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Edith Halpert and the Rise of American Art at The Jewish Museum, October 18, 2019 – February 9, 2020

The Jewish Museum presents Edith Halpert and the Rise of American Art, the first exhibition to explore the remarkable career of Edith Gregor Halpert (1900-1970), the influential American art dealer and founder of the Downtown Gallery in New York City. A pioneer in the field and one of New York’s first female art dealers, Halpert propelled American art to the fore at a time when the European avant-garde still enthralled the world. The artists she supported — Stuart Davis, Jacob Lawrence, Georgia O’Keeffe, Yasuo Kuniyoshi, Ben Shahn, and Charles Sheeler key among them — became icons of American modernism. Halpert also brought vital attention to overlooked nineteenth-century American artists, such as William Michael Harnett, Edward Hicks, and Raphaelle Peale, as well as little-known and anonymous folk artists. With her revolutionary program at the Downtown Gallery, her endless energy, and her extraordinary business acumen, Halpert inspired generations of Americans to value the art of their own country, in their own time.” — The Jewish Museum

William Zorach, Spirit of the Dance, 1932, bronze with brown patina. Collection of Kevin Rowe and Irene Vlitos Rowe, Santa Fe, New Mexico © The Zorach Collection, LLC; photograph courtesy of Sotheby’s, Inc.

Stuart Davis, Egg Beater No. 1, 1927, oil on linen. Collection of Whitney Museum of American Art, New York, gift of Gertrude Vanderbilt Whitney, 31.169. Artwork © Estate of Stuart Davis / Licensed by VAGA at Artists Rights Society (ARS), New York.

Edward Hicks, The Peaceable Kingdom, c. 1846, oil on canvas. de Young | Fine Arts Museums of San Francisco, gift of Mr. and Mrs. John D. Rockefeller 3rd, 1993.35.14

Raphaelle Peale, Venus Rising From the Sea-A Deception, ca. 1822, oil on canvas. Nelson-Atkins Museum of Art, Kansas City, Missouri, purchase: William Rockhill Nelson Trust, 34-147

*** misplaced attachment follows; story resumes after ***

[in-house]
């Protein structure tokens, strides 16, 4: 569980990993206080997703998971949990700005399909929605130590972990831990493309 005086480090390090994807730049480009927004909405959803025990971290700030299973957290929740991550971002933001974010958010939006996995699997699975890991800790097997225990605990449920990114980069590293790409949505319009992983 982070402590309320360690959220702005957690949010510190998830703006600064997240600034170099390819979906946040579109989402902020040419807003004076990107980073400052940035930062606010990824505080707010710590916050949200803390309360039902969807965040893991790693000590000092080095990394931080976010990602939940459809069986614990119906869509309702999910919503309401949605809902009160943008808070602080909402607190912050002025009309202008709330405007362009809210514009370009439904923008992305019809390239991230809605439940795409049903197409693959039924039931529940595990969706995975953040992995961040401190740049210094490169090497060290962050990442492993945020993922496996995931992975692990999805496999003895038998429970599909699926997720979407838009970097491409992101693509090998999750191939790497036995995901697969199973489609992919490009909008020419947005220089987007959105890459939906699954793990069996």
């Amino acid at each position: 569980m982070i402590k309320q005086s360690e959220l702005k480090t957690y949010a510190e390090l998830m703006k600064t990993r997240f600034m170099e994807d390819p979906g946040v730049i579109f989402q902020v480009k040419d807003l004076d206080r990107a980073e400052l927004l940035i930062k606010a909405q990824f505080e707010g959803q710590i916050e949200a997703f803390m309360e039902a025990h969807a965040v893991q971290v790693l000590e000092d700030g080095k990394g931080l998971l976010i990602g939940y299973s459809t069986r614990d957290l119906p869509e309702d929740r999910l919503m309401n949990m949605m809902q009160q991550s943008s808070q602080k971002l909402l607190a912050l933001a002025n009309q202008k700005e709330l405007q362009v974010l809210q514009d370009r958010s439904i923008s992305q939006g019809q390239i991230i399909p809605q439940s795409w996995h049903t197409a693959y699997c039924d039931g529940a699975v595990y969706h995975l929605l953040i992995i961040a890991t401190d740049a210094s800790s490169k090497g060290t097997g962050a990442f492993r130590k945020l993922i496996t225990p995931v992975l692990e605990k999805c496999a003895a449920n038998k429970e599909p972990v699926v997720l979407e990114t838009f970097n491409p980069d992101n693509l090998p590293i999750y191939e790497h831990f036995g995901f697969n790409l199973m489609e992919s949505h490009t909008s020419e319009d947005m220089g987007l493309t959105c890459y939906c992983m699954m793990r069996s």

Jacob Lawrence, The Music Lesson, from the Harlem Series, 1943, gouache on paper. New Jersey State Museum, Trenton, gift of the Friends of the New Jersey State Museum. Artwork © The Jacob and Gwendolyn Knight Lawrence Foundation, Seattle / Artists Rights Society (ARS), New York

Yasuo Kuniyoshi, The Swimmer, c. 1924, oil on canvas. Columbus Museum of Art, Ohio, gift of Ferdinand Howald, 1931.196 © Estate of Yasuo Kuniyoshi / Licensed by VAGA at Artists Rights Society (ARS), New York

Peter Blume, South of Scranton, 1931, oil on canvas. Metropolitan Museum of Art, New York, George A. Hearn Fund, 1942 (42.155). Artwork © The Educational Alliance, Inc. / Estate of Peter Blume / Licensed by VAGA at Artists Rights Society (ARS), New York; image provided by the Metropolitan Museum of Art / Art Resource, New York

Stuart Davis, Little Giant Still Life, 1950, oil on canvas. Virginia Museum of Fine Arts, Richmond, John Barton Payne Fund Artwork © Estate of Stuart Davis / Licensed by VAGA at Artists Rights Society (ARS), New York; photograph by Katherine Wetzel

Charles Sheeler, Ore Into Iron, 1953, oil on canvas. Museum of Fine Arts, Boston, gift of William H. and Saundra B. Lane and Henry H. and Zoe Oliver Sherman Fund, 1990.381

O. Louis Guglielmi, Subway Exit, 1946, oil on canvas. Jule Collins Smith Museum of Fine Art, Auburn University, Alabama, Advancing American Art Collection, 1948.1.17

Georgia O’Keeffe, Poppies, 1950, oil on canvas. Milwaukee Art Museum, Wisconsin, gift of Mrs. Harry Lynde Bradley Artwork © Georgia O’Keeffe Museum / Artists Rights Society (ARS), New York; photograph by John R. Glembin

Edith Halpert at the Downtown Gallery, wearing the 13 watch brooch and ring designed for her by Charles Sheeler, in a photograph for Life magazine in 1952. She is joined by some of the new American artists she was promoting that year: Charles Oscar, Robert Knipschild, Jonah Kinigstein, Wallace Reiss, Carroll Cloar, and Herbert Katzman. Photograph © Estate of Louis Faurer

Edith Halpert and the Rise of American Art is organized by Rebecca Shaykin, Associate Curator, The Jewish Museum, New York.

Images courtesy The Jewish Museum. 

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